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Published: 11:12, August 04, 2022 | Updated: 11:13, August 04, 2022
Suzhou craft documentary premieres in Australia
By Xinhua
Published:11:12, August 04, 2022 Updated:11:13, August 04, 2022 By Xinhua

A still image of the documentary The Magical Craftsmanship of Suzhou features an olive-pit carving art work. (PHOTO PROVIDED TO CHINA DAILY)

SYDNEY-A documentary titled Magical Craftsmanship of Suzhou rolled out across theaters in Australia's Sydney and Melbourne over the weekend, giving locals a closeup look at how ancient handicrafts continue to color modern Chinese life.

The film, presented by director Sun Zengtian, explores iconic handicrafts through the eyes of 12 veterans in Suzhou in East China's Jiangsu province.

"Through the entanglement of art and people, we revealed the core of the craftsman's spirit-open and inclusive, meticulous dedication, self-cultivation, respect for nature and people, and eternal innovation," says Sun.

From detailed Song Dynasty (960-1279) silk brocades, furniture from the Ming Dynasty (1368-1644), and intricate jade carvings, the film explores how ancient tradition has continued to occupy a central role in modern-day Chinese culture.

One of the masters, Wang Xiaowen, began his journey as a lantern maker at just 10 years of age. Now 75, Wang's story, recounted in the documentary, explores how only through a lifetime of dedication can the art be truly realized.

"There are only two types of lanterns, those you make for the world, and those you make for yourself. The latter will always have a place in your heart," says Wang, explaining the driving force behind his work.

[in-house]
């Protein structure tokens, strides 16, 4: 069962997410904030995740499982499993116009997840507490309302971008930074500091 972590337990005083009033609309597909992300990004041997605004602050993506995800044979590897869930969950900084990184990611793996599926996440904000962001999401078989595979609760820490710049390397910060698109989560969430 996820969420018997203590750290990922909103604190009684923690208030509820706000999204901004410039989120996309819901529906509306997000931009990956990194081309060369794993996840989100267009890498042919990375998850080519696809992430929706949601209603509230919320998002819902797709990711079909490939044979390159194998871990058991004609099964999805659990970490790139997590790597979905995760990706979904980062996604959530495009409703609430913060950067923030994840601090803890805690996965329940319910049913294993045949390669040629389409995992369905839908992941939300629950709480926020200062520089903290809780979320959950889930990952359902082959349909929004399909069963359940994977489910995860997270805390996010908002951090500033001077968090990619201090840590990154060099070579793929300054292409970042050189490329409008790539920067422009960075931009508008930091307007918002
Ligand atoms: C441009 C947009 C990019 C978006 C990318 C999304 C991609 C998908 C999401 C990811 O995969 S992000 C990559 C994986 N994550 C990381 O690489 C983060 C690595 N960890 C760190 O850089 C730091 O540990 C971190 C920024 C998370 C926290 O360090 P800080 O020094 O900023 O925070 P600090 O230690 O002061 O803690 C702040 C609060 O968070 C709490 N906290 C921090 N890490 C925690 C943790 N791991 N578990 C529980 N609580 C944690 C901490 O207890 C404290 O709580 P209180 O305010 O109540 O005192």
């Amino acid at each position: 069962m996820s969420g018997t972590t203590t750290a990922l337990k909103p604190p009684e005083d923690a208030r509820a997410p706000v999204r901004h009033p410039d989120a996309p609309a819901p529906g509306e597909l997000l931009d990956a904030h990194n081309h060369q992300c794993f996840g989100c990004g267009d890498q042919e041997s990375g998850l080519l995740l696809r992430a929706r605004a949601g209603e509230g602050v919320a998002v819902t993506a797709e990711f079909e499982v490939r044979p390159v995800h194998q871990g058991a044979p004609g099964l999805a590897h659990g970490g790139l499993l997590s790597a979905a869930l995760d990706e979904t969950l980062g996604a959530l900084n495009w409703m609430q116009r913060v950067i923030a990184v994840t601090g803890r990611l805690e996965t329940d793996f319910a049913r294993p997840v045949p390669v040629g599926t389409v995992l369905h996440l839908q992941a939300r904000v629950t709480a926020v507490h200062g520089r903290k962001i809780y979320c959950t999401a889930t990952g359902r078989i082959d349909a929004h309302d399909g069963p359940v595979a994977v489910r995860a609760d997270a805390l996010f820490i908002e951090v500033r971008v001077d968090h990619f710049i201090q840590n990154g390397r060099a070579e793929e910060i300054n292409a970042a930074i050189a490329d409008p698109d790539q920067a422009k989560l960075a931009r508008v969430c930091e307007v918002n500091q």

The film also explores the conflict artisans face in the modern world where productivity and mass production edge out "dated" practices.

Caitlin Nugent, a 26-year-old teacher from Sydney, was in attendance at one of the documentary's screenings. She says she was most drawn in by the process behind silk brocades.

"The silk weaving, relating it to engineering and the mathematics behind the patterns, was really interesting," she says.

Having never been to China, she says the film added to her dream of one day making the trip.

Also in attendance was Sydney-based writer Peter Hannam. He says the film gave an insight into the importance of passing traditional skills from generation to generation.

"It seems like there's a narrow window to keep those skills vibrant, and pass them on, and to continue to recruit future generations."

In 2014, Suzhou was acknowledged as a UNESCO creative city of crafts and folk art in recognition of its continued contribution and revitalization of ancient art practices.

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